Valuation. The word itself is enough to produce a reaction out of the most level-headed CEO. The price paid by a potential buyer is often viewed as the value of the time, sweat, and toil you’ve put into your business over many years. It’s a culmination and reflection of your efforts and is inevitably tied up in your self-image and ego.
It’s no wonder then that the discussion around valuation can be one of the most contentious parts of an acquisition negotiation. Business owners constantly want to know “how much is my business worth?" There are things you can do to get to the bottom of that question and handle negotiations in an impartial and unemotional way.
The answer to this question is easy: your business is worth what someone will pay for it! Seems obvious enough but there is a lot of nuance in that statement. Figuring out who “someone” is and what form their payment comes in is not a straightforward task.
Each potential acquirer may have different reasons for wanting to buy your business.
A strategic acquirer might be looking to increase their capabilities in a particular field or sees substantial opportunities for cross-selling your product to their customers. Maybe you have a patent portfolio that would protect them from pending litigation. Perhaps you’re a new, strong competitor and they are looking to retain their hold on the industry. All of these will change the valuation given to your company.
Similarly, a private equity firm might see your company as the starting point for buying other business in your industry or might want to fold your company into another one of theirs. Maybe you have a killer feature that their portfolio company is missing.
__But how do you actually come to a dollar figure? __
Before you start to discuss valuation with potential buyers, it’s important to do your research. First off, talk to other folks in your industry who have recently sold their company to see if they can disclose approximately what multiple they sold their company for. Secondly, find the thought leaders in your industry and discuss with them. They may be able to connect you with folks who recently sold or have a good idea of what valuations people are getting.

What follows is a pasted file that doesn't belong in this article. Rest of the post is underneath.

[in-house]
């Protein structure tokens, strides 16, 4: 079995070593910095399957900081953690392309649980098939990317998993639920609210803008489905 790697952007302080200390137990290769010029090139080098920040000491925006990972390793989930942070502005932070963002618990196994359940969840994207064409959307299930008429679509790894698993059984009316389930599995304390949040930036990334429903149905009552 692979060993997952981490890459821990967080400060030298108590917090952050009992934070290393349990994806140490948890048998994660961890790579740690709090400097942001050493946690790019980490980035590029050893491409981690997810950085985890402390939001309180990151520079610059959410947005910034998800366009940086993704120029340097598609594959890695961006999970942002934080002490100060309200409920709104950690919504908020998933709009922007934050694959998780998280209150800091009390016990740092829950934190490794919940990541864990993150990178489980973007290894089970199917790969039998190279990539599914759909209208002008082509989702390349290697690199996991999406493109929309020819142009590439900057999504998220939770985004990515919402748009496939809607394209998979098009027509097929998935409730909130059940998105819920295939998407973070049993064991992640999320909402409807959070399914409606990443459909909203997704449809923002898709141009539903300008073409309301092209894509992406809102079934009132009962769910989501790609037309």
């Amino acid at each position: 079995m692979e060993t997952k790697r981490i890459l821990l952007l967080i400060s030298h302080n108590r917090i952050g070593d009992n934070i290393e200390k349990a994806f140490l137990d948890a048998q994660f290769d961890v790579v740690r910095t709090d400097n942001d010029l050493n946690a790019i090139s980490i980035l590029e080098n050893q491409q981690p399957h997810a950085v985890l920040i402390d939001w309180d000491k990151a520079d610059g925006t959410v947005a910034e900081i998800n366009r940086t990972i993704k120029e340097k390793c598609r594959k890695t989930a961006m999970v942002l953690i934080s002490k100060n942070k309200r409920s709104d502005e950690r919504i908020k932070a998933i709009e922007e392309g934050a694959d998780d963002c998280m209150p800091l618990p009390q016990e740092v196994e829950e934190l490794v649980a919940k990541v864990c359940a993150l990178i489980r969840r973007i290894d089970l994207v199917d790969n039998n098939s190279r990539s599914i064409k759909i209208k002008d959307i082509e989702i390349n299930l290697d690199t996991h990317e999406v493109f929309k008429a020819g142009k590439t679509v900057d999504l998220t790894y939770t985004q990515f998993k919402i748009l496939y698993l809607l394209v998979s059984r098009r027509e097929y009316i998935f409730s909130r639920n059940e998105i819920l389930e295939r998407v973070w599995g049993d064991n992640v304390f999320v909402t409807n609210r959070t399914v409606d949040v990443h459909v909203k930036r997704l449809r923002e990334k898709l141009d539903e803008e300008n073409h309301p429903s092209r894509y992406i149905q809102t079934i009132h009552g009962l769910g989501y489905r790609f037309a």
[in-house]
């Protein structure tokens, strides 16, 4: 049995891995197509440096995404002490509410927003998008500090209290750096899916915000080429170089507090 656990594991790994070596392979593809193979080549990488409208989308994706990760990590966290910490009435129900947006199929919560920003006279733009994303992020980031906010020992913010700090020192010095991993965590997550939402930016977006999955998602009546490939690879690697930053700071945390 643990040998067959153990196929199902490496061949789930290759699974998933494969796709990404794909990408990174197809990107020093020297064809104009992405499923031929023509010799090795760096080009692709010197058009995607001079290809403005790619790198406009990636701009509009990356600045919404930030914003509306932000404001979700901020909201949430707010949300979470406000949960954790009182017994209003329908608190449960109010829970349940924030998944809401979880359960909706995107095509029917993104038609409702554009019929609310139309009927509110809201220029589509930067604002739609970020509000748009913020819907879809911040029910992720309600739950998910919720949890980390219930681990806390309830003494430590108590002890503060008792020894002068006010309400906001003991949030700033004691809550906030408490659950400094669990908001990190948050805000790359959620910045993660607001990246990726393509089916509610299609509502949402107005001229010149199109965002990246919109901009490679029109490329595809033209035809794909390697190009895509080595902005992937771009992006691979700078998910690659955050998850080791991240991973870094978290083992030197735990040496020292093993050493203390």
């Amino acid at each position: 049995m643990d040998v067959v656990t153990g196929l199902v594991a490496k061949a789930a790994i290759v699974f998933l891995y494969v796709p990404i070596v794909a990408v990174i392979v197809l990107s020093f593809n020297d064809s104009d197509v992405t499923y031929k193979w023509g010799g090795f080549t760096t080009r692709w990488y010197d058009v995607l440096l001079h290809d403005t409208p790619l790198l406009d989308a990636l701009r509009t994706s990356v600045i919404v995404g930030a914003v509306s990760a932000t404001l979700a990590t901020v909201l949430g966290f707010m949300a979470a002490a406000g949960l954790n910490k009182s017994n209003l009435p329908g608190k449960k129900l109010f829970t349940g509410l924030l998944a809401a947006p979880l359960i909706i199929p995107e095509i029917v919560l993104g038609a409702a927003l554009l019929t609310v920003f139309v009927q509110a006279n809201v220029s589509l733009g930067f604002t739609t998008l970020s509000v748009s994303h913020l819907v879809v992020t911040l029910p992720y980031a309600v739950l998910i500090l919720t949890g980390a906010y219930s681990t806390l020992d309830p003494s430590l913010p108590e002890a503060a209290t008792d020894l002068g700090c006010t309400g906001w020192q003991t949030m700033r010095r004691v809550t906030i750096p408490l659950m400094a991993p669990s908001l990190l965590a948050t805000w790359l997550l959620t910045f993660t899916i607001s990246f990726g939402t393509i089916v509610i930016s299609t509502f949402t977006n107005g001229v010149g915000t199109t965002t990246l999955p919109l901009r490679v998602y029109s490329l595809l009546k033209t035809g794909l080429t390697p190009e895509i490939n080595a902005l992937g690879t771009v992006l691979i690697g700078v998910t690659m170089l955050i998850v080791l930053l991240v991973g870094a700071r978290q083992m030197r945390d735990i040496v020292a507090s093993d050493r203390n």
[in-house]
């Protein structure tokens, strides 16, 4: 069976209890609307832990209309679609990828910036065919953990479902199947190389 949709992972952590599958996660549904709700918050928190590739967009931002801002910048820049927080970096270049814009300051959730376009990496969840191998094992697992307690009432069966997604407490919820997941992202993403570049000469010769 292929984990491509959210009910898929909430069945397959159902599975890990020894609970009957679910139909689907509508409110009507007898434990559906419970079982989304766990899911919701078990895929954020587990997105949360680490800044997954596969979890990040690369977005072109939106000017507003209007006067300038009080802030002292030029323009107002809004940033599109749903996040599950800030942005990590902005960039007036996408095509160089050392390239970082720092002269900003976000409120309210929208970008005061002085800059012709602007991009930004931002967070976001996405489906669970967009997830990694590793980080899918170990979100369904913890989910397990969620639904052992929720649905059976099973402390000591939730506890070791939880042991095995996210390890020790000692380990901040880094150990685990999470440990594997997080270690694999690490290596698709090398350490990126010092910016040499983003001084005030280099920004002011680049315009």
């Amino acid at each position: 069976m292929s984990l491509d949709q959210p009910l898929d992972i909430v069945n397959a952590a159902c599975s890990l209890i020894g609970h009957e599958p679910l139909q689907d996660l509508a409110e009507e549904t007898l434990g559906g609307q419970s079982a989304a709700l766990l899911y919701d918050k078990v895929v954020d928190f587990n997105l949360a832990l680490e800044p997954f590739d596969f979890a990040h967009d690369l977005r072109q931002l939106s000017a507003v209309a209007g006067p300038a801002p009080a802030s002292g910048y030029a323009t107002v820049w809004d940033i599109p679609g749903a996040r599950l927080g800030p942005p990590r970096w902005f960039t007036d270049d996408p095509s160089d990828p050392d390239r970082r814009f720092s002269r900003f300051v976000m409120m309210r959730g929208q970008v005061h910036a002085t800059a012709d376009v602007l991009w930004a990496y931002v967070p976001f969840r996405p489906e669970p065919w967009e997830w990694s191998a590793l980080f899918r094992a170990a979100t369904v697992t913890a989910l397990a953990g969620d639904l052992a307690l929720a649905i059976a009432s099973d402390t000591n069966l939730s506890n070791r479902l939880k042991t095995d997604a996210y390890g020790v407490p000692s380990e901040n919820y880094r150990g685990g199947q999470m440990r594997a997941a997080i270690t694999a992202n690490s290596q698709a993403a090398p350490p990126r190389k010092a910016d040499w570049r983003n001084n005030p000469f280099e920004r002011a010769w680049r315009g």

It’s also worth taking calls from private equity firms and other potential buyers in the year leading up to your planned sale to ask what sort of multiples they are seeing in the market. Some firms will talk to dozens of people a week and have a great idea about what people are paying and willing to pay in the market.
If you still don’t feel like you have a ballpark estimate of valuation after this research, it might be a good idea to get an independent valuation done. Obviously, valuation is more of an art than a science but having an independent estimate will give you a starting point in your negotiations with a potential buyer. Make sure whoever is taking a look at your company has experience in your industry and is active in the M&A world.
Now that you know what the industry is generally saying about the value of your business, the fun part starts: having the actual conversation about valuation with a buyer
In discussions with a potential buyer, it’s important to bring up valuation shortly after getting to know one another to make sure you are both in the same ballpark. Nothing build animosity like doing weeks or months of due diligence only to discover that buyer and sellers aren’t even close on valuation.
Furthermore if you have “your number” that you need to sell the business, make that known. If it is reasonable, folks on the buy-side can structure a deal to get there.
If you don’t have an exact number, sharing your ideal transaction type (all cash, cash + equity, etc.) can help the buyer start to think about what an offer might look like. Feel free to ask what they are seeing in the market and where they generally make offers.
Overall, if you keep the conversation very straightforward, it’s an easy one to have. A lot of potential acquirers, including all private equity firms, talk about valuations all day long so they are used to it.
Bringing up money the first time you meet someone can be awkward; you’d never ask someone how much money they make on a first date. However, by doing your research beforehand and bringing up the conversation in an unemotional way, you can save a lot of heartache down the line if a potential acquirer you’ve gotten to really like makes you an offer you feel insulted by.
Valuation is tricky but there are a lot of things you can do to make sure the people who are looking to buy your business recognize your hard work.